The world of education is in turmoil once again. If we are not scrutinising exam results or introducing yet another initiative we are presented with investigations highlighting the morals of teachers, this time in independent schools.
The vast majority of us passed through the schooling system relatively unscathed. Whether we ultimately realised our full potential as adults will always remain a mystery no one can answer. Whilst secondary education prepares us for adult life and higher education is designed to help influences our careers, market forces and fate takes the primary lead in what really happens to us. Statistics show 80 per cent of us are in a job we dislike yet we suffer this fate somehow lacking the drive, initiative or opportunity to move on. It is debatable this is a sign of a poor education or the outcome of employment opportunities.
A high percentage of the top jobs go to those graduating with a first from the Ivy League universities with a further tranche from public school. But what are the real opportunities on offer to anyone graduating from the “new universities?” They have brilliance and potential yet many miss the fulfilment of this ability. Evidence that the government is led by a elite club is not a new phenomena but the exclusion of others presents the question of what might have been. I am reminded of the achievement of Sir Stafford Raffles who single handed founded and developed Singapore into an Asian powerhouse, yet was decried by the UK government. How many other entrepreneurs could have made a real difference to the UK economy given half the chance?
And this is the point of this piece. Educational is vital to form the essential building blocks for adult life. Certainly we need the brilliant research scientists to unearthed the unknown, but in equal measure we need entrepreneurs whose skill set and educational needs are totally different. An entrepreneur is an ideas man or woman often with little comprehension of how to run a business. They leave that to others. Sir Stamford Raffles credited with the formation of Singapore hardly set foot on Singapore. He was the creative force and ideas man whose presence inspired others to complete the task. Sir Richard Branson is notorious for not knowing the difference between gross and net profit. Simon Woodroffe, the brains behind Yo Sushi! realised that for the business to thrive he had to let go and appoint a Managing Director who could actually run the business.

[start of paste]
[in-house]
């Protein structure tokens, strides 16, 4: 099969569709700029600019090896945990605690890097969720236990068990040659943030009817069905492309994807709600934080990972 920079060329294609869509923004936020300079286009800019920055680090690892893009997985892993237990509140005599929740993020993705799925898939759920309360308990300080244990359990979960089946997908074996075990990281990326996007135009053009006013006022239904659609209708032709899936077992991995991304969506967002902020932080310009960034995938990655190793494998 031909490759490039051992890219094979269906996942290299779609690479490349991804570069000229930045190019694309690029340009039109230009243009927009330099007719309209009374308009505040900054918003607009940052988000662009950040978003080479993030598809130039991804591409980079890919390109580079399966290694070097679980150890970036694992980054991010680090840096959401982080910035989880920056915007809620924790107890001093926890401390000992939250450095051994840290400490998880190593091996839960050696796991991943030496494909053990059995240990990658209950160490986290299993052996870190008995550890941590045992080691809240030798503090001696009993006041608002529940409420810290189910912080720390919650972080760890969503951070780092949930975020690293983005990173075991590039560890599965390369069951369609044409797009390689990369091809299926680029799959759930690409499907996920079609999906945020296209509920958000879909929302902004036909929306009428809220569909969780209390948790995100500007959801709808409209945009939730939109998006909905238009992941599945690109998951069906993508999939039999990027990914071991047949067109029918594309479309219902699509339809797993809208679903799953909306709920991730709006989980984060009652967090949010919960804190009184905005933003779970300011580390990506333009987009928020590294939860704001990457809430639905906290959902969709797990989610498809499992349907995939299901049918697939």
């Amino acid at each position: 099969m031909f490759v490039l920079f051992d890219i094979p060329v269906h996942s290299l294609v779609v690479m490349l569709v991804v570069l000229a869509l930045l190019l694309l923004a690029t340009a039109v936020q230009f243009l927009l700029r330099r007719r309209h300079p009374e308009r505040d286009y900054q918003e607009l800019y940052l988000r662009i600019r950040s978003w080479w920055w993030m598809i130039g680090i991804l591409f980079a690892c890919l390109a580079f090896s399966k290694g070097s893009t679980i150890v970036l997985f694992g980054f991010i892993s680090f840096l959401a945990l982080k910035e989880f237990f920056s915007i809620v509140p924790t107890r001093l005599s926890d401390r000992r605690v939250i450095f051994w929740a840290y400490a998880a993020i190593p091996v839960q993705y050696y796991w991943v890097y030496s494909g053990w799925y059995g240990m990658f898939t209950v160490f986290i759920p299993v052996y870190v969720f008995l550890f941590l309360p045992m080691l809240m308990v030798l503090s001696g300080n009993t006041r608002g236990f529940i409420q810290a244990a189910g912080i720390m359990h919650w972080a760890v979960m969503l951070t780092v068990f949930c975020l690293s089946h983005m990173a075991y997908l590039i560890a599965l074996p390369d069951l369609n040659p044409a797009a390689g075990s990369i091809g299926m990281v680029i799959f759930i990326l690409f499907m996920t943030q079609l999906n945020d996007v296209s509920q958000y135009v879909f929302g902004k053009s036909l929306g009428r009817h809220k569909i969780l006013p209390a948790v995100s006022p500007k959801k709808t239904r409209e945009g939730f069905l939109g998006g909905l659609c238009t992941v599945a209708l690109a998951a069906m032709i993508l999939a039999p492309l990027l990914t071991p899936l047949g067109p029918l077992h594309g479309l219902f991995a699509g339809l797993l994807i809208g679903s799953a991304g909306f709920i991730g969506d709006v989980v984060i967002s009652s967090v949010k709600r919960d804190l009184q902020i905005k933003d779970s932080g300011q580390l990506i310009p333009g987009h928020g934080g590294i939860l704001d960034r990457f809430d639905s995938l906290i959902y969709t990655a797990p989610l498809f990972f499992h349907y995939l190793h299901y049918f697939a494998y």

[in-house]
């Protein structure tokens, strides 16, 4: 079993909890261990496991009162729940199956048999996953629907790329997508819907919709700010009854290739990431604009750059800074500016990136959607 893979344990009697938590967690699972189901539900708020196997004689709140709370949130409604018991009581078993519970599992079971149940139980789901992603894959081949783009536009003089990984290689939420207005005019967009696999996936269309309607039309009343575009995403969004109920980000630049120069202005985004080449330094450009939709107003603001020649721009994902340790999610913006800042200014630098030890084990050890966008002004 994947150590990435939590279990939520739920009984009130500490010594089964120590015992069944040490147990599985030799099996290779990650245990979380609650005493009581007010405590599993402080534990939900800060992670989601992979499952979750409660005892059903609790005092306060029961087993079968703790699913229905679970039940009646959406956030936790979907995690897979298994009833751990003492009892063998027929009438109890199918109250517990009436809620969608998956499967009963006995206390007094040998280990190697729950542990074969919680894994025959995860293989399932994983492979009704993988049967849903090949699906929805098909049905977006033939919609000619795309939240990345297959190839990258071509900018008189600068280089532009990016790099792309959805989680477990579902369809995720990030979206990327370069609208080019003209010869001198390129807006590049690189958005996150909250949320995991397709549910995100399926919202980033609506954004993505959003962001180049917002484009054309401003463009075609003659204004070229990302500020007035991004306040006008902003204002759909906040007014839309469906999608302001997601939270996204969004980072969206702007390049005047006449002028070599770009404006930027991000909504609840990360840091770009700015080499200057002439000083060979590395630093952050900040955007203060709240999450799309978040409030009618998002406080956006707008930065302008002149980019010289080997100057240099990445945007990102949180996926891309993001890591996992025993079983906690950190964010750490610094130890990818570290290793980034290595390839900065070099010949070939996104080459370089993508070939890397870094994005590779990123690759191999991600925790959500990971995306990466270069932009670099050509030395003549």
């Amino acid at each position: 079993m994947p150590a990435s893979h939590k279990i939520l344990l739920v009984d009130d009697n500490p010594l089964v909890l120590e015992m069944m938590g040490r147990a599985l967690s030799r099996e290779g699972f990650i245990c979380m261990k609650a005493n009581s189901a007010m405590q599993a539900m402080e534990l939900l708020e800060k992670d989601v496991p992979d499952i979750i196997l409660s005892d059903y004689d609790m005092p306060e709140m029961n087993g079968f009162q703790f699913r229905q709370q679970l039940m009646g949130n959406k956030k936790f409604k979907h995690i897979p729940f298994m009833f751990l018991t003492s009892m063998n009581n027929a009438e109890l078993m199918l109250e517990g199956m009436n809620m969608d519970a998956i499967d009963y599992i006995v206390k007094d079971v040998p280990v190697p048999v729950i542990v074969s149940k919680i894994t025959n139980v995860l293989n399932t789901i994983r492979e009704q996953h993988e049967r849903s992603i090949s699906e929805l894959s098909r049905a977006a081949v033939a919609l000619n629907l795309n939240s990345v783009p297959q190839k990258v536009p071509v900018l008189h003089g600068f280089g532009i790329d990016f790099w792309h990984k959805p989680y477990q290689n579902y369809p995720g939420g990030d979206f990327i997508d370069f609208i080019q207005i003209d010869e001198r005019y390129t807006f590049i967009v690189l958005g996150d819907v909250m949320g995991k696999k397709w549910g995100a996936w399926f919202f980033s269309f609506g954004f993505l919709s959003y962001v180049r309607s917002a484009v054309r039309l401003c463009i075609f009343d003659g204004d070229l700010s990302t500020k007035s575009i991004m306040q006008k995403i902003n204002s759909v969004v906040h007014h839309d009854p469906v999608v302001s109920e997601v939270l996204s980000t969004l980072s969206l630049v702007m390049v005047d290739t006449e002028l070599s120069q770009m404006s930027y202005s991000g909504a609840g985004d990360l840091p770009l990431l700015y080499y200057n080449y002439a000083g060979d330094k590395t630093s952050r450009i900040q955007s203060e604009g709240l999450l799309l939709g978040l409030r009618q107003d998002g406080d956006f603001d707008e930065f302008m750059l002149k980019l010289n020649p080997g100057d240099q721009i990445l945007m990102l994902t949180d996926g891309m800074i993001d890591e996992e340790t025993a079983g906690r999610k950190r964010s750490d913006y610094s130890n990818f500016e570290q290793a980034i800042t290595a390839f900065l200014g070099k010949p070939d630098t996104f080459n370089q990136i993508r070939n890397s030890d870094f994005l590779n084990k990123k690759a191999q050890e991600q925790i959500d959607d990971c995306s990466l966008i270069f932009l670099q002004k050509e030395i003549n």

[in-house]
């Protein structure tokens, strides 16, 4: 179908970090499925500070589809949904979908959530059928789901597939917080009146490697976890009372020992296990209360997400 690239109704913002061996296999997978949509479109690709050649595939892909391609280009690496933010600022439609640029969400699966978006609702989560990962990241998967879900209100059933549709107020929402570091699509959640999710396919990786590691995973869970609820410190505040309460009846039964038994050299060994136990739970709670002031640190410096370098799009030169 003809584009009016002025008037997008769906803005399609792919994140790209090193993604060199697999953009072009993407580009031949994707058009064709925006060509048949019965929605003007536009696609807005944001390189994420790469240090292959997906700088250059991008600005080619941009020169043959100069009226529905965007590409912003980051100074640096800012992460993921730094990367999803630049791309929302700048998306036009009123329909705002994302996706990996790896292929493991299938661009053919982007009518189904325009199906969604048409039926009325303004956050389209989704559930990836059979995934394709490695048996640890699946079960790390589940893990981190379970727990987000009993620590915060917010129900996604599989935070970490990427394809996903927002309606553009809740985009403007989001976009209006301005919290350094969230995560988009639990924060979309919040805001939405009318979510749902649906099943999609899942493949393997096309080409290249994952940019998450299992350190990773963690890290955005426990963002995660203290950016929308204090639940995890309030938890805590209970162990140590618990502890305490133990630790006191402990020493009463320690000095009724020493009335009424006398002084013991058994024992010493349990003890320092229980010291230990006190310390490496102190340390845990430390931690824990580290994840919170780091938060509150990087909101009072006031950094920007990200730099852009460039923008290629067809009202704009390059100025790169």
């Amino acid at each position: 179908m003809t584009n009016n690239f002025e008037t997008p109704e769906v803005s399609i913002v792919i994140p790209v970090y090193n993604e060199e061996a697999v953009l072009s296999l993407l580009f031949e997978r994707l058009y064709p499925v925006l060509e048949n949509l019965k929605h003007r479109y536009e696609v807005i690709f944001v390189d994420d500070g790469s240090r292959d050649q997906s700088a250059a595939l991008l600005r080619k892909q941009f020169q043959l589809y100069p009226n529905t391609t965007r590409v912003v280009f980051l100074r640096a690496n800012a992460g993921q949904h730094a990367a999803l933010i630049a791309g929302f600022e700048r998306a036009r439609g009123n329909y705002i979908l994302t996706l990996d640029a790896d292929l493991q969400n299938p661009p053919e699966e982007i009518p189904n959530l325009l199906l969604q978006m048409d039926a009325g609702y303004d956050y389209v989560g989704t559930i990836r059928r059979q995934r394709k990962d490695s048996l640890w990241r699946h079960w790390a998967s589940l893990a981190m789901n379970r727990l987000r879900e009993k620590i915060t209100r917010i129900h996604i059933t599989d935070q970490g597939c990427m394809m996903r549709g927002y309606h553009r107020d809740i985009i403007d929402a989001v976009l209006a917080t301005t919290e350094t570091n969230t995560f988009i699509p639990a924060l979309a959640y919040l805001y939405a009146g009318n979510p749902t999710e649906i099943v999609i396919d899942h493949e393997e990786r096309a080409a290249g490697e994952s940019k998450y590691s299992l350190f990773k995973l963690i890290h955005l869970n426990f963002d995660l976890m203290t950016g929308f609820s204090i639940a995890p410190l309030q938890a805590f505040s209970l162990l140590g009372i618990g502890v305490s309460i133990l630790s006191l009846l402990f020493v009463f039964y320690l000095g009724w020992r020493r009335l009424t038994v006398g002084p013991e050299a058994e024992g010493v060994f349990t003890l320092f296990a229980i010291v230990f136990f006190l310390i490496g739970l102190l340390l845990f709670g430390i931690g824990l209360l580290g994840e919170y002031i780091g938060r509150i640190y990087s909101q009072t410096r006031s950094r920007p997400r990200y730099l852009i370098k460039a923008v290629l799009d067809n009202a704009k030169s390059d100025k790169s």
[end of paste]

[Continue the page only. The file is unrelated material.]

The arrival of the internet and especially Ecommerce opened the door for entrepreneurs. An idea can now be rapidly developed and the start-up costs are often minimal. But as 75 per cent of all new web sites fail within the first 18 months a stalwart willing to learn from mistakes is an essential element in the DNA of an entrepreneur. But is this a subject that can be taught at school? “How to become an entrepreneur” would be attractive to the vast majority of students in secondary and further education. How many of us can say we do not use the internet or mobile phones daily if not by the hour and a few desperate ones – by the minute. Yet the internet is only a decade old. It has radically changed our way of life. Adapting the way companies operate has made fortunes for some and destroyed others. It is incredibly dynamic market and we need to support its on-going development with bright eyed entrepreneurs, else the opportunity will pass overseas.
The curriculum being offered at school needs to reflect this opportunity. Instead of arguing the toss over performance in English and maths we need a radical approach that reflects the future needs of the UK. As manufacturing moves relentlessly to the Far East our historic ability in design and ideas needs to exploited and our schooling programme adjusted accordingly. That way we will shape the UK for its future destiny, and maybe English and maths are not the essential building blocks we all thought them to be.